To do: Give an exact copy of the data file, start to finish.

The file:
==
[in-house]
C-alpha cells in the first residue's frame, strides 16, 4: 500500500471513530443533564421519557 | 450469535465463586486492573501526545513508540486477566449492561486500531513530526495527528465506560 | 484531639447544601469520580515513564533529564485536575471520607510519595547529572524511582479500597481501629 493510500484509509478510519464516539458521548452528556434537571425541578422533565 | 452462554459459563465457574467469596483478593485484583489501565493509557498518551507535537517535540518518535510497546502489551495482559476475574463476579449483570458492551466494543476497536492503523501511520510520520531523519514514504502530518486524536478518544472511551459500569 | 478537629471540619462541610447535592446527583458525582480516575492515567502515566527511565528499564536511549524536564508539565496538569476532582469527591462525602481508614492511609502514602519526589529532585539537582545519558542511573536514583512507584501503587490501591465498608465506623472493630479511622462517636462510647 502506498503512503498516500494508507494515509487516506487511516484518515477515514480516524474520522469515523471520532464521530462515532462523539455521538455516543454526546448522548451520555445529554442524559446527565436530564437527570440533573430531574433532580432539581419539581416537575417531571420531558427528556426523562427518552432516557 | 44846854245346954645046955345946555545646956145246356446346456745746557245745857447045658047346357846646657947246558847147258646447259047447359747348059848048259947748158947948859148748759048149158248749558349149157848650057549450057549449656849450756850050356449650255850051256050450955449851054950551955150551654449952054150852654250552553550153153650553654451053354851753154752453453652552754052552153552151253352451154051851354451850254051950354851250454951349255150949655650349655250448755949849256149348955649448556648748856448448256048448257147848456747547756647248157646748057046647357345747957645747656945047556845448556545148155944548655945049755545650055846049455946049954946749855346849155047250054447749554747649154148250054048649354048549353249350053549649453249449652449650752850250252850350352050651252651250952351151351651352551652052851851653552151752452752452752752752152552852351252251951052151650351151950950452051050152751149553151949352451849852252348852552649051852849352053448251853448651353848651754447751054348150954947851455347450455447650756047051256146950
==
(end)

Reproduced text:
[in-house]
C-alpha cells in the first residue's frame, strides 16, 4: 500500500471513530443533564421519557 | 450469535465463586486492573501526545513508540486477566449492561486500531513530526495527528465506560 | 484531639447544601469520580515513564533529564485536575471520607510519595547529572524511582479500597481501629 493510500484509509478510519464516539458521548452528556434537571425541578422533565 | 452462554459459563465457574467469596483478593485484583489501565493509557498518551507535537517535540518518535510497546502489551495482559476475574463476579449483570458492551466494543476497536492503523501511520510520520531523519514514504502530518486524536478518544472511551459500569 | 478537629471540619462541610447535592446527583458525582480516575492515567502515566527511565528499564536511549524536564508539565496538569476532582469527591462525602481508614492511609502514602519526589529532585539537582545519558542511573536514583512507584501503587490501591465498608465506623472493630479511622462517636462510647 502506498503512503498516500494508507494515509487516506487511516484518515477515514480516524474520522469515523471520532464521530462515532462523539455521538455516543454526546448522548451520555445529554442524559446527565436530564437527570440533573430531574433532580432539581419539581416537575417531571420531558427528556426523562427518552432516557 | 44846854245346954645046955345946555545646956145246356446346456745746557245745857447045658047346357846646657947246558847147258646447259047447359747348059848048259947748158947948859148748759048149158248749558349149157848650057549450057549449656849450756850050356449650255850051256050450955449851054950551955150551654449952054150852654250552553550153153650553654451053354851753154752453453652552754052552153552151253352451154051851354451850254051950354851250454951349255150949655650349655250448755949849256149348955649448556648748856448448256048448257147848456747547756647248157646748057046647357345747957645747656945047556845448556545148155944548655945049755545650055846049455946049954946749855346849155047250054447749554747649154148250054048649354048549353249350053549649453249449652449650752850250252850350352050651252651250952351151351651352551652052851851653552151752452752452752752752152552852351252251951052151650351151950950452051050152751149553151949352451849852252348852552649051852849352053448251853448651353848651754447751054348150954947851455347450455447650756047051256146950